glasshand

dj panic attack
Its almost as if it never happened. A lad who i used to work with used to go to loads of these and was starting to go to the afrotised (afrotized?) raves last time i spoke to him- it seemed like that was the direction the music was taking, but i would think corona will nullify that sort of momentum.

I was too old to go to the deep tech raves so won't necessarily pretend to know about them but it seemed from an outside perspective that the scene was fucking massive for a bit.

In all honesty, though, having seen london music get gentrified for years (and having partially been part of the problem), maybe its a good thing this stuff never got co-opted into the middle class lads who like black music sphere.

that sounds like a cool development in the direction, will be a shame if it is nullified but hard to imagine anything other than an intermission in club sounds for now. It would be/would have been sick if there was more crossover with Amapiano too. I've heard some of those DJs playing bits from that sound, to my ears it's a bit like the South African analogue of deep tech, with all the focus on that resonant log drum/bass instead of on the drums and space like in gqom.

I agree that it's a good thing it wasn't coopted, and it managed to exist perfectly well financially outside of it all. I think it was the shutting of some of the venues that might have changed things a bit (pre-corona), like the Coronet. the guys in that video talk about venues shutting a bit. This has obviously been a running theme throughout this thread, but the only concern is the element of it being forgotten from the cultural history, so in conversations like the one I mentioned, it's not even a feature of the London landscape that anyone can acknowledge. And I would say as well that it's never too late for something to be 'rediscovered' and coopted - like "old school garage" getting a gentrified reboot around 2012.

did try to watch that doc but got bogged down in the personal politics. most of the big guys went trad, ibiza sound, some of it went afro like antony ranz, perch and them are still doing it but it's definitely more tech-leaning than ever before

the personal politics were a bit of a distraction yeah, thought it was quite weird for them to be posed questions around what they thought of the guy running house ent, on house ent's own doc... would love to hear something like this from the Audiowhore guys and other crews too
 
https://soundcloud.com/bigboyrandom%2Fa-deeper-sound
not saying it's all new or even always brilliant but stuff like the tunes in this from 25:30- if things started heading in that direction i would be well into it. loads of those afrotized mixes knocking about are really good. parts of the one posted above are mad @vvvwwwv

i guess a lot of it is indebted to the idea of dubbage/circle/yellow etc but this isn't as house cliche really. anyway...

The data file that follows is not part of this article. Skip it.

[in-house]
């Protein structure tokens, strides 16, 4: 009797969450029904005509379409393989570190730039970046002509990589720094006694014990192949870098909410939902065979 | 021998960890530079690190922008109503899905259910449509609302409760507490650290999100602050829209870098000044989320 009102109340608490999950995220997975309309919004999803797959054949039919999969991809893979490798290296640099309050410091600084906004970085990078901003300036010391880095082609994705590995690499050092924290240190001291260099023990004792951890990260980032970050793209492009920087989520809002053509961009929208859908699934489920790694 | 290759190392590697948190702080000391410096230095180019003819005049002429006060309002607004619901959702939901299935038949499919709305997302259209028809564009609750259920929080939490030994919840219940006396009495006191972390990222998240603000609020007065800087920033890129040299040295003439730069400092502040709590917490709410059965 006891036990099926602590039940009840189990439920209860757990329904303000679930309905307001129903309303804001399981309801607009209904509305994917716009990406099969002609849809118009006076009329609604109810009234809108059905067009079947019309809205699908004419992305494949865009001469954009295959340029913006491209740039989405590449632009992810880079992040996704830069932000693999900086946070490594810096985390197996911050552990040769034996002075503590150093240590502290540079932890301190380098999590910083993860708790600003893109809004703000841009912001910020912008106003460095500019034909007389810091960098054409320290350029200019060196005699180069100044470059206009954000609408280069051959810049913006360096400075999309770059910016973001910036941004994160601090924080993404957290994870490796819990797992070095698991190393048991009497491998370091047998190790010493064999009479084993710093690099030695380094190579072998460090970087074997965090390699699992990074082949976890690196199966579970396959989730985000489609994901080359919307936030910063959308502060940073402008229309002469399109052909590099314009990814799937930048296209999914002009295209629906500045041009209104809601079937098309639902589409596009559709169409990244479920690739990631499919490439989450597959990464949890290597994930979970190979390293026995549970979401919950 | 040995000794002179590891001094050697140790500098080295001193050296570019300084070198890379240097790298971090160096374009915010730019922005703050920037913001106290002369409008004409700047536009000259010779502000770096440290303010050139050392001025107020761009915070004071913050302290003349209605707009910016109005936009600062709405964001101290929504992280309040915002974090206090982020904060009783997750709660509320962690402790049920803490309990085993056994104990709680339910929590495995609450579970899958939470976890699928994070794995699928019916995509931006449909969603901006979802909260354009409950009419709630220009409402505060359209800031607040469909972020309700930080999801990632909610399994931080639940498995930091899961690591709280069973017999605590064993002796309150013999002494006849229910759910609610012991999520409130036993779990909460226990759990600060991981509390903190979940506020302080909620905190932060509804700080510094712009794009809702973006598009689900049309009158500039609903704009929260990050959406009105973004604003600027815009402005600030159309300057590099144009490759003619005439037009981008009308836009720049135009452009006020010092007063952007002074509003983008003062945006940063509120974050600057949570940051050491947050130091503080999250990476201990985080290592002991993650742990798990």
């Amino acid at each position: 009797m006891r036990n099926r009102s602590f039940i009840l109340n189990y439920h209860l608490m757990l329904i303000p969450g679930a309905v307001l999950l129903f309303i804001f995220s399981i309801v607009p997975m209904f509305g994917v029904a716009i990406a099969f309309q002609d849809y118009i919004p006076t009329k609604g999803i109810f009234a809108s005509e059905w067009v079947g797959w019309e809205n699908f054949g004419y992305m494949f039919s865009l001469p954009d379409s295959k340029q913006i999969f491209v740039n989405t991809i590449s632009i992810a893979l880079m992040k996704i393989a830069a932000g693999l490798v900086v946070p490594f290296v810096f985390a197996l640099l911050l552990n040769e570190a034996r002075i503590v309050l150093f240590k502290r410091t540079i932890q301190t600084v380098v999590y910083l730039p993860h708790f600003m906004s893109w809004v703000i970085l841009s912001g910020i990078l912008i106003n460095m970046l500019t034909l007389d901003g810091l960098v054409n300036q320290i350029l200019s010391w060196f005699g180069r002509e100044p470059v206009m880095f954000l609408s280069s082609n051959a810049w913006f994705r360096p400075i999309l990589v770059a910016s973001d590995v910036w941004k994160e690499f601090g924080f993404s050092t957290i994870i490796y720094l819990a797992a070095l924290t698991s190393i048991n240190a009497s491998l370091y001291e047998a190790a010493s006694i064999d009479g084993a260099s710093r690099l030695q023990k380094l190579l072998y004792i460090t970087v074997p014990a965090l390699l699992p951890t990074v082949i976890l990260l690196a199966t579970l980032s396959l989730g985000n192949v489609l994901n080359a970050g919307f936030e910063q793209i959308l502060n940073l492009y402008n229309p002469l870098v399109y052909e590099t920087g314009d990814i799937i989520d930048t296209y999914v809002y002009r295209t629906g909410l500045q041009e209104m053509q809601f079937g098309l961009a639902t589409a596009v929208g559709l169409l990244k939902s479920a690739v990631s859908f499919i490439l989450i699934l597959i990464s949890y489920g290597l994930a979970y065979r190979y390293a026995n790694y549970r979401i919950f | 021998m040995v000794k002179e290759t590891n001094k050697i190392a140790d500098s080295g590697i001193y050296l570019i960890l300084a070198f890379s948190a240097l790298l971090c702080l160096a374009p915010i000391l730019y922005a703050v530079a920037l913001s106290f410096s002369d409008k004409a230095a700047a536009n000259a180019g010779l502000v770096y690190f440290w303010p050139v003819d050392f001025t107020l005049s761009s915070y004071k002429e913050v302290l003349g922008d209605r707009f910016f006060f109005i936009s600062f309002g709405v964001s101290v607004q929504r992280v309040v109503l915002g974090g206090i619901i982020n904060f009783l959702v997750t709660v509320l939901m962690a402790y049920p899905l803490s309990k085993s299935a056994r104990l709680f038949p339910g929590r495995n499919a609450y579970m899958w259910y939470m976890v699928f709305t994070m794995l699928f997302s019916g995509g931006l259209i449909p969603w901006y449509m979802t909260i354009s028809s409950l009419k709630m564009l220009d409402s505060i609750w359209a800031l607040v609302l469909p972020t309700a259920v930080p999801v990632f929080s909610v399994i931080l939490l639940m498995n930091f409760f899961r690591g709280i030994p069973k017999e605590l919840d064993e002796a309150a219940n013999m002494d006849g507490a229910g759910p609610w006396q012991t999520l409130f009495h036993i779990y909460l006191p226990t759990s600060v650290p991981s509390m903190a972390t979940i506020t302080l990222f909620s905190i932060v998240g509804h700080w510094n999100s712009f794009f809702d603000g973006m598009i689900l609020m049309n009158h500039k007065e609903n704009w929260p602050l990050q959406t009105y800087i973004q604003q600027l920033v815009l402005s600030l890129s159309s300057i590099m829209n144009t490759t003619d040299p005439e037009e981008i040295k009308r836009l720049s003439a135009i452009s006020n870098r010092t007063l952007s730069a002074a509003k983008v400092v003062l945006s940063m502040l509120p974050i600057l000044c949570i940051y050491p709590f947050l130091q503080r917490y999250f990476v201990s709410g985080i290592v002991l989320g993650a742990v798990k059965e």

glasshand

dj panic attack
this is the thing, it devalues something when they start talking in this way. and like glasshand says, just acknowledge that there's other stuff happening. it's this thing of assuming the role of spokesperson.

it was a cringey conversation, although it wasn't kode9 throwing out all those ideas, think he just mentioned issues with door staff at corsica studios. the spokesperson thing was weird though, it was being brought up by people in the chatroom to the conversation too (it was on Twitch). I think it's part of the position people who are essentially small cultural business owners are expected to hold - this 'conscious capitalism' position where a large part of your cultural capital comes from how much you're centring/supporting/promoting minority identities. then you end up putting yourself forward as, or being interpreted as, a spokesperson. In this situation where racism as a structural problem is being discussed, it seems like (mostly white) people can only come up with small time individualist ideas, that wouldn't change things too much, maybe subconsciously because they've got their own place in the industry to protect.
 

glasshand

dj panic attack
anyway don't want to derail things, love Antony Ranz so I'll get that mix on. the dubbage/circle/yellow sound seems to be back around more in general and I'm all for that
 

gremino

Moster Sirphine
That Afrotized thing sounds like UK funky house before UK tunes. This time it's techy instead of soulfull. Is it UK productions?
 

luka

Well-known member
Staff member
https://soundcloud.com/bigboyrandom%2Fa-deeper-sound
not saying it's all new or even always brilliant but stuff like the tunes in this from 25:30- if things started heading in that direction i would be well into it. loads of those afrotized mixes knocking about are really good. parts of the one posted above are mad @vvvwwwv

i guess a lot of it is indebted to the idea of dubbage/circle/yellow etc but this isn't as house cliche really. anyway...

been listeing to these mixes back to back for hours now. sounds great today. might hate it tomorrow
 
Top